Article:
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5 Instructional Techniques to Spice up Dry Training Material

Posted by Linda Carole Pierce on 8/5/13 4:00 AM
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I recently had a boisterous discussion on LinkedIn regarding how to spice up “dry material” during training. This discussion struck such a chord of interest that I was compelled to share some of the ideas in this blog. Here are five tips that I walked away with from this discussion:


1. Highlight the benefits. Stating the benefits early on addresses the WIIFM (What’s In It For Me). When learners can identify the relevance of the content and how it will help them, it allows them to change their perception of the material being “dry” because it matters to them personally.

2. Use a variety of methods and avoid “Death by PowerPoint!” We all know that we learn by doing and not by someone giving us a chalk and talk. We must be creative and incorporate methods that allow interaction and participation. Popular methods are interactive lecture methods, teach backs, games, role plays, and case studies, just to name a few. We have a glossary of 50 presentation and application methods that are addressed in many of our Langevin courses. Using a variety of methods will surely add spice to dry material.

3. Incorporate stories and analogies. In a recent blog, I talked about the power of using stories in training. Stories and analogies allow the learners to engage with the content on a visceral level. When this occurs, it deepens the retention and the learning. I once heard that a two-minute analogy can be worth sixty minutes of lecture. Often it is the story that the learners remember when applying the content, not just the facts.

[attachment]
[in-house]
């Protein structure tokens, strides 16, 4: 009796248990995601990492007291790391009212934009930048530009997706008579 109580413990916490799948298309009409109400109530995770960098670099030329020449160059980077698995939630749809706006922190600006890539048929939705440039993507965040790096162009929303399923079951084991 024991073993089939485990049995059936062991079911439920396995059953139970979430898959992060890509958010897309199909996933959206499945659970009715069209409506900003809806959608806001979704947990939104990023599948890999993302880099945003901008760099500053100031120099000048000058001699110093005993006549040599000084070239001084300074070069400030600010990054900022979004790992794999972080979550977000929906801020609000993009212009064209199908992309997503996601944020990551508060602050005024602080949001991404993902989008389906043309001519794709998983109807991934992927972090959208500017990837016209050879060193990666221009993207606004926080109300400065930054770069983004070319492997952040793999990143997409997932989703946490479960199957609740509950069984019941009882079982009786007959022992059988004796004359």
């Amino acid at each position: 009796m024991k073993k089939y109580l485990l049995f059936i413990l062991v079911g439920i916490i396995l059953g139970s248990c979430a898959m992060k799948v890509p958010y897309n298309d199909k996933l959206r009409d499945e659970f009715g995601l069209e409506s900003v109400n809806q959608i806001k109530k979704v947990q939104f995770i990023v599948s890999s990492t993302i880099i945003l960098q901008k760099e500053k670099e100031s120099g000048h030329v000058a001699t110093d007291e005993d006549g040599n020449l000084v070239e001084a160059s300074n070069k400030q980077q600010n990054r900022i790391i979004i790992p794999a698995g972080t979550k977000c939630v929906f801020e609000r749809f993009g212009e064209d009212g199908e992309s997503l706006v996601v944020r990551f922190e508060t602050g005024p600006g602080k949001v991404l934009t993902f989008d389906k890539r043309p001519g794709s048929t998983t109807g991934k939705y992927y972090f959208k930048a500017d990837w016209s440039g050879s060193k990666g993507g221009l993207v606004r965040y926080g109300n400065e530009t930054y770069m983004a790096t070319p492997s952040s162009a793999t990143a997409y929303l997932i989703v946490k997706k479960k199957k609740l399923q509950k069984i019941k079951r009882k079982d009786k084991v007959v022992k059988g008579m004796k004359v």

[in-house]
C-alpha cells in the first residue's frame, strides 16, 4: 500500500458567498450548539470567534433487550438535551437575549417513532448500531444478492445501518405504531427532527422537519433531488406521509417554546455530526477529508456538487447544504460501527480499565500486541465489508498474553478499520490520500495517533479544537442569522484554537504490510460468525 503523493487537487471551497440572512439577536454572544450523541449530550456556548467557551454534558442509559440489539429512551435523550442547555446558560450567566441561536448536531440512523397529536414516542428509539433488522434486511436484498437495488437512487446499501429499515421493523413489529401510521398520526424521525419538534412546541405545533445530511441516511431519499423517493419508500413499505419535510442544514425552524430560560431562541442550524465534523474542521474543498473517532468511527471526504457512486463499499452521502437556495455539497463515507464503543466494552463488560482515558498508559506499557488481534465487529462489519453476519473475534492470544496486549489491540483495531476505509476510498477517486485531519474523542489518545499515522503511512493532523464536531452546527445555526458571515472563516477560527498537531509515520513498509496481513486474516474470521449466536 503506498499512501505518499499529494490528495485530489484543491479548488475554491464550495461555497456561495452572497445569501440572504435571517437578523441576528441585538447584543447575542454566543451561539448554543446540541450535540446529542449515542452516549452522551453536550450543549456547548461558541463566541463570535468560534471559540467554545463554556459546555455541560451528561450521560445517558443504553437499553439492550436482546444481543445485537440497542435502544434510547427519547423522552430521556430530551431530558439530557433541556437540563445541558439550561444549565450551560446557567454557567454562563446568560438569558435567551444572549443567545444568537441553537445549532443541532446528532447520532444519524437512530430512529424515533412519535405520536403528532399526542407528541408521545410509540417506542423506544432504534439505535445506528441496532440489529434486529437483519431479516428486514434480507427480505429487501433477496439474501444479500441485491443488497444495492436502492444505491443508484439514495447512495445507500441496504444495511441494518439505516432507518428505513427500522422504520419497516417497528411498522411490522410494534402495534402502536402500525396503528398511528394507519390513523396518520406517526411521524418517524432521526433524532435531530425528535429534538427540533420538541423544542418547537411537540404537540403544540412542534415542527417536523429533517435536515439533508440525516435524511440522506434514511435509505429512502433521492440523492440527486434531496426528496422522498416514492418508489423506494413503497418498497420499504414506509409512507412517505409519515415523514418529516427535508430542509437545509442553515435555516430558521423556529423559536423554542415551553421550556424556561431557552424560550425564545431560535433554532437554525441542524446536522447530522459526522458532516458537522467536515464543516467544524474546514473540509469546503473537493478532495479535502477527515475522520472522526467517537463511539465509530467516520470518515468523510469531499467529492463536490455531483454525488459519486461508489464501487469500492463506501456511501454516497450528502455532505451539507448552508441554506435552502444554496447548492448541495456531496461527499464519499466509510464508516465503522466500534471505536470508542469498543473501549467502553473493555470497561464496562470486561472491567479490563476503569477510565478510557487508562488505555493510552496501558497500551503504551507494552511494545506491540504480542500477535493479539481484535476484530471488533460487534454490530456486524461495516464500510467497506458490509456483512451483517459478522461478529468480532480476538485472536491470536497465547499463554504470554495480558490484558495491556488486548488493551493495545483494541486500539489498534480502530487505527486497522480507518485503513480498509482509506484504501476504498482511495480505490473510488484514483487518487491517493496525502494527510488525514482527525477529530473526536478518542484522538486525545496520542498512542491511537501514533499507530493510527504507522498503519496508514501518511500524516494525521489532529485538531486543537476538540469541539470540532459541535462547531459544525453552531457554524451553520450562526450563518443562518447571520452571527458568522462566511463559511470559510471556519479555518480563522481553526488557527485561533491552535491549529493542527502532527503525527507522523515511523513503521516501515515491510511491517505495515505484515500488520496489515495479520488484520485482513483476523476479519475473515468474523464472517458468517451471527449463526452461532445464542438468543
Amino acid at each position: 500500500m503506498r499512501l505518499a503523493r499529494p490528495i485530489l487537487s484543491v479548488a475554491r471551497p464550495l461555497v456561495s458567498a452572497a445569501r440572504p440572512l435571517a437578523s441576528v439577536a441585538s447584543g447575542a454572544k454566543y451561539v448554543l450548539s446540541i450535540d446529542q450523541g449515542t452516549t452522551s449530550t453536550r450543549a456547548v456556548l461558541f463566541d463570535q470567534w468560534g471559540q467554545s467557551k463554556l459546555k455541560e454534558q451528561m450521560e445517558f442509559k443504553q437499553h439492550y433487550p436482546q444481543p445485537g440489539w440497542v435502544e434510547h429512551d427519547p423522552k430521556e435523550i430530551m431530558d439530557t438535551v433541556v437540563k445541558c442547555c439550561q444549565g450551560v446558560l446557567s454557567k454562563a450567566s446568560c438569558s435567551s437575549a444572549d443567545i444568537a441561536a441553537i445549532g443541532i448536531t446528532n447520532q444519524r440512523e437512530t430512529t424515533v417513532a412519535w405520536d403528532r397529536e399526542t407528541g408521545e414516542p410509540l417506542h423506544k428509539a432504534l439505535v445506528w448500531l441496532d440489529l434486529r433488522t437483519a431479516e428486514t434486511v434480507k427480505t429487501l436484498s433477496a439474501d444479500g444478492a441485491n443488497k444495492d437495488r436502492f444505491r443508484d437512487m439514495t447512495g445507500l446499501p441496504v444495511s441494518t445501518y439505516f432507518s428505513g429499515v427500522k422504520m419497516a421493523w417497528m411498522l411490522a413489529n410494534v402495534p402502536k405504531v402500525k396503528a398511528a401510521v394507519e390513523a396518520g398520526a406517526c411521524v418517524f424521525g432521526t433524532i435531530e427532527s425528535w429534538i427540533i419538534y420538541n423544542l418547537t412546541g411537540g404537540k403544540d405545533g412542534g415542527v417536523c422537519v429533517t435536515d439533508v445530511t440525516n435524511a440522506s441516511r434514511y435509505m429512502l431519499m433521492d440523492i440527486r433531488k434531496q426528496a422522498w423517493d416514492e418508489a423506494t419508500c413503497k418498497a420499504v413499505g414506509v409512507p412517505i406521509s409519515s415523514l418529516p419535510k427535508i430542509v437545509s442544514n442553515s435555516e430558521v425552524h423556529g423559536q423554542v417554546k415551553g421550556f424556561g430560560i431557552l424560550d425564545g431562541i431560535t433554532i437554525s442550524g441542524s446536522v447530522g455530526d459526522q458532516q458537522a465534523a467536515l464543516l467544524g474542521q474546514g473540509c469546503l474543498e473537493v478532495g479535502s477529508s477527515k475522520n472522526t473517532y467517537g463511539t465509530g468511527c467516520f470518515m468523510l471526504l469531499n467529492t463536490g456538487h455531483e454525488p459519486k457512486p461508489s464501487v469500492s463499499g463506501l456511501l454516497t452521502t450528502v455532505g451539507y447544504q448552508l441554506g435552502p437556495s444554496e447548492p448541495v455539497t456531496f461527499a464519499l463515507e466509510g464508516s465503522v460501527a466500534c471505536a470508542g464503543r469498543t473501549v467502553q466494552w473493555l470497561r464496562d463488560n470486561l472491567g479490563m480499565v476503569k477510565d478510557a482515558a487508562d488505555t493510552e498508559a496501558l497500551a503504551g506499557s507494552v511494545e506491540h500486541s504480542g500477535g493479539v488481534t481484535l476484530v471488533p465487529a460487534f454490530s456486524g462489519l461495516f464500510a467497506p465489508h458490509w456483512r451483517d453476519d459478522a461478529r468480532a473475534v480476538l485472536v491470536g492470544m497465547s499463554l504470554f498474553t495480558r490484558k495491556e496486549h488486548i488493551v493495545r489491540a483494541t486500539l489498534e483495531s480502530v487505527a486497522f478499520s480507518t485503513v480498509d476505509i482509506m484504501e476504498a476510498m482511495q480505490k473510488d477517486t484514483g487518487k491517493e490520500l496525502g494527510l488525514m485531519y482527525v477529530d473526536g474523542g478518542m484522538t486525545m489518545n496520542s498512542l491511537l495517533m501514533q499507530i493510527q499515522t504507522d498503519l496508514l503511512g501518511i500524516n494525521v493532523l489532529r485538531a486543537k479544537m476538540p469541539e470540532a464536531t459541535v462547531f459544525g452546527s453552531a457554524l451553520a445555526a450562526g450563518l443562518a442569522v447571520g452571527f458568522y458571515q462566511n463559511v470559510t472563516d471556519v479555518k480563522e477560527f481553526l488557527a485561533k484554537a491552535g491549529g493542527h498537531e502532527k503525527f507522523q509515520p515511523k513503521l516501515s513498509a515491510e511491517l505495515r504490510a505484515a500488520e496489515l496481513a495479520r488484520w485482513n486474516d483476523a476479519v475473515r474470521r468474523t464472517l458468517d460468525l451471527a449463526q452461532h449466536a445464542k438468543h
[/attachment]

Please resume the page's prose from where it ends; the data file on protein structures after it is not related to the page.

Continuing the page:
4. Never tell the participants that the material is “Dry!” Ok, maybe it is dry! This is where we, as trainers, must deliver the content by identifying the juice in the material and making it live! It is important that we set the tone and deliver the content with enthusiasm, energy, and excitement. Doing this will surely engage the learners.

5. Use Humor and Have Fun! Incorporating appropriate humor adds levity to material that may be dry and allows the participants to have fun while learning.

Incorporating these five instructional techniques will surely add some spice to any training that was once perceived as “dry.” What have you used in your training to spice things up?

Dealing with Difficult Participants

Linda has been a course leader with Langevin since 2005. She graduated from New York University with a degree in Organizational Behavior and Communication. She’s also had the privilege of teaching at NYU’s Gallatin Division in the area of Theatre and Education. Linda began her career facilitating conflict resolution and coexistence workshops for diverse groups, and running workshops in the Middle East and South Africa, as well as facilitating social issues workshops for young people in the NYC school system. Linda believes learning works best when it is student-centered, experiential, interactive, and fun. Outside of the classroom, you’ll find Linda at the theatre, either as an audience member or actor, or spending quality time with her family and friends.

Topics: instructional techniques, tips-for-trainers, humor in training

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